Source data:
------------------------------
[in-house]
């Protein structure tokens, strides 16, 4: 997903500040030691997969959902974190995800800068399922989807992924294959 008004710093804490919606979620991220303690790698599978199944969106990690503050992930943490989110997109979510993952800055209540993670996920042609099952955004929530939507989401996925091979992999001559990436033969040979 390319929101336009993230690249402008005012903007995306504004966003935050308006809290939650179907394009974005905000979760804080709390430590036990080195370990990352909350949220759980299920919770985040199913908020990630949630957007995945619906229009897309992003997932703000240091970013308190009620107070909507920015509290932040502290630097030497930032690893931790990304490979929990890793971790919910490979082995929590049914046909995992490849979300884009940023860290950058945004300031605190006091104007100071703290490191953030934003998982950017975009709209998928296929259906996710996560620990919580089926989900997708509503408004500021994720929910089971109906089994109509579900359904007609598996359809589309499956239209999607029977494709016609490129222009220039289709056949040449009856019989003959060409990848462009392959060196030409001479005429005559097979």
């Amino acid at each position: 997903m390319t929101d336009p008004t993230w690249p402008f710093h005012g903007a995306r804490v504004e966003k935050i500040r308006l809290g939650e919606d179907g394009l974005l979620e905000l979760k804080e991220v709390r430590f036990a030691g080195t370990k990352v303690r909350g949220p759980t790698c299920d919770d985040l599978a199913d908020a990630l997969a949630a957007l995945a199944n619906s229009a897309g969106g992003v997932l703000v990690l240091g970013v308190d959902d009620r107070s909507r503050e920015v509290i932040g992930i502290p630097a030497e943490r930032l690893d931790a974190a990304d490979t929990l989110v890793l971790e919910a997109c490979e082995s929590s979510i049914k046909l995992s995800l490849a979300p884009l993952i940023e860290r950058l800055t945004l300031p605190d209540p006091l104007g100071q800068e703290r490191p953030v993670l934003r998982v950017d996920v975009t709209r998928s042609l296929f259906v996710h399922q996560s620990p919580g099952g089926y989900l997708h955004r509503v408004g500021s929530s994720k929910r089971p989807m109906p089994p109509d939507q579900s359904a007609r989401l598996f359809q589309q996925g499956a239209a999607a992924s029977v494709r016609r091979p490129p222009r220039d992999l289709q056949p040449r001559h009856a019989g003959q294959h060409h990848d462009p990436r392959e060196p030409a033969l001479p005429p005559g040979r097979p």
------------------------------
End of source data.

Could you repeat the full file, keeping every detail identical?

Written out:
[in-house]
């Protein structure tokens, strides 16, 4: 997903500040030691997969959902974190995800800068399922989807992924294959 008004710093804490919606979620991220303690790698599978199944969106990690503050992930943490989110997109979510993952800055209540993670996920042609099952955004929530939507989401996925091979992999001559990436033969040979 390319929101336009993230690249402008005012903007995306504004966003935050308006809290939650179907394009974005905000979760804080709390430590036990080195370990990352909350949220759980299920919770985040199913908020990630949630957007995945619906229009897309992003997932703000240091970013308190009620107070909507920015509290932040502290630097030497930032690893931790990304490979929990890793971790919910490979082995929590049914046909995992490849979300884009940023860290950058945004300031605190006091104007100071703290490191953030934003998982950017975009709209998928296929259906996710996560620990919580089926989900997708509503408004500021994720929910089971109906089994109509579900359904007609598996359809589309499956239209999607029977494709016609490129222009220039289709056949040449009856019989003959060409990848462009392959060196030409001479005429005559097979």
């Amino acid at each position: 997903m390319t929101d336009p008004t993230w690249p402008f710093h005012g903007a995306r804490v504004e966003k935050i500040r308006l809290g939650e919606d179907g394009l974005l979620e905000l979760k804080e991220v709390r430590f036990a030691g080195t370990k990352v303690r909350g949220p759980t790698c299920d919770d985040l599978a199913d908020a990630l997969a949630a957007l995945a199944n619906s229009a897309g969106g992003v997932l703000v990690l240091g970013v308190d959902d009620r107070s909507r503050e920015v509290i932040g992930i502290p630097a030497e943490r930032l690893d931790a974190a990304d490979t929990l989110v890793l971790e919910a997109c490979e082995s929590s979510i049914k046909l995992s995800l490849a979300p884009l993952i940023e860290r950058l800055t945004l300031p605190d209540p006091l104007g100071q800068e703290r490191p953030v993670l934003r998982v950017d996920v975009t709209r998928s042609l296929f259906v996710h399922q996560s620990p919580g099952g089926y989900l997708h955004r509503v408004g500021s929530s994720k929910r089971p989807m109906p089994p109509d939507q579900s359904a007609r989401l598996f359809q589309q996925g499956a239209a999607a992924s029977v494709r016609r091979p490129p222009r220039d992999l289709q056949p040449r001559h009856a019989g003959q294959h060409h990848d462009p990436r392959e060196p030409a033969l001479p005429p005559g040979r097979p």